'Faster-than-Light' Researchers Quit Over Culture, Not Science

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The two leaders of the research team at CERN that published a study that showed neutrinos moving faster than the speed of light have resigned a month after an experiment contradicted their results, but they're quick to note that their departure and the research aren't related, or not closely at any rate. 

Antonio Ereditato, spokesman for the OPERA collaboration that published the study and physics coordinator Dario Autiero resigned Friday. The initial results, released in September, set off a storm of media coverage wondering whether they had disproved Einstein's theory of relativity, even as they and other scientists preached caution. And indeed, twice now researchers have called into question the methods they used to measure the neutrino's speed. Friday, the journal Nature reported that while their resignations might seem related to their increasingly weak looking results, the two scientists cite other reasons. Auterio brought up "tensions that had always existed within OPERA" that were "becoming impossible to bridge."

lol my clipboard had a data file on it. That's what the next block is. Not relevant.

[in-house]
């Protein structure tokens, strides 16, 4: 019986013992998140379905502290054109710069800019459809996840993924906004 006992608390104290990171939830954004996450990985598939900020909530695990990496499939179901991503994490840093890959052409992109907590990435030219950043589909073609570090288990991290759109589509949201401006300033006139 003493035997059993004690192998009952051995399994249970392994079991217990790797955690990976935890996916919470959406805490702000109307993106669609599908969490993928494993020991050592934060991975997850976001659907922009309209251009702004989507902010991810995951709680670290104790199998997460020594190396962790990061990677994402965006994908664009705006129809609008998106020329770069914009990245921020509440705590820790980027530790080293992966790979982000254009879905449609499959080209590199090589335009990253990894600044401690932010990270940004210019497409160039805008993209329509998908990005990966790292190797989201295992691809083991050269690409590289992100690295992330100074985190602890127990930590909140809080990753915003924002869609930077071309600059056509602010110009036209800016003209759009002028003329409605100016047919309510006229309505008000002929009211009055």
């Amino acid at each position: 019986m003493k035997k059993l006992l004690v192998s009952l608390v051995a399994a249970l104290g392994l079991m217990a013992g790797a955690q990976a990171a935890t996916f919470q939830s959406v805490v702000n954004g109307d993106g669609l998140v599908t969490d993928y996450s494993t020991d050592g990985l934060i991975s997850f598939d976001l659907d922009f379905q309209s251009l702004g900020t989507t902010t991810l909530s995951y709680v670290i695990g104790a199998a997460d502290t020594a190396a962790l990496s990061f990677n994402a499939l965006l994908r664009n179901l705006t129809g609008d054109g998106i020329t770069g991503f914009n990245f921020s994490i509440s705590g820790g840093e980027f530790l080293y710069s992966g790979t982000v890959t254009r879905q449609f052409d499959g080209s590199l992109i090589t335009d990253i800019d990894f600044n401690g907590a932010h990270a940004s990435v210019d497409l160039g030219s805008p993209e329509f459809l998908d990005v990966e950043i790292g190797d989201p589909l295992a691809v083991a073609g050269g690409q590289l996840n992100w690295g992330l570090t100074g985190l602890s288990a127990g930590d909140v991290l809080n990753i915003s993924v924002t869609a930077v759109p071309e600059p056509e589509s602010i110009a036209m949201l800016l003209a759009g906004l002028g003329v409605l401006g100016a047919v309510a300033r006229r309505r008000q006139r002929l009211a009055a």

One could be skeptical, but we're inclined to believe that's the case. We haven't seen a huge public backlash or anger at the scientists for publishing their research, probably because they submitted it with so many caveats. Indeed, many didn't mind media coverage saying sensationalism was better than no coverage at all. And while it's easy to attribute the departure to the one piece of news that's made its way into the media, of course any workplace is complicated and factors beyond what's made it into the press are always at play. Nature's Eugenie Samuel Reich quotes a former OPERA spokesman who describes some of those factors: "There are cultural splits between the Italians and Northern Europeans, and a lot of personality conflicts that make it hard to have a quiet scientific discussion," he says. We imagine there hasn't been much quiet discussion of any kind at OPERA since this summer, either.

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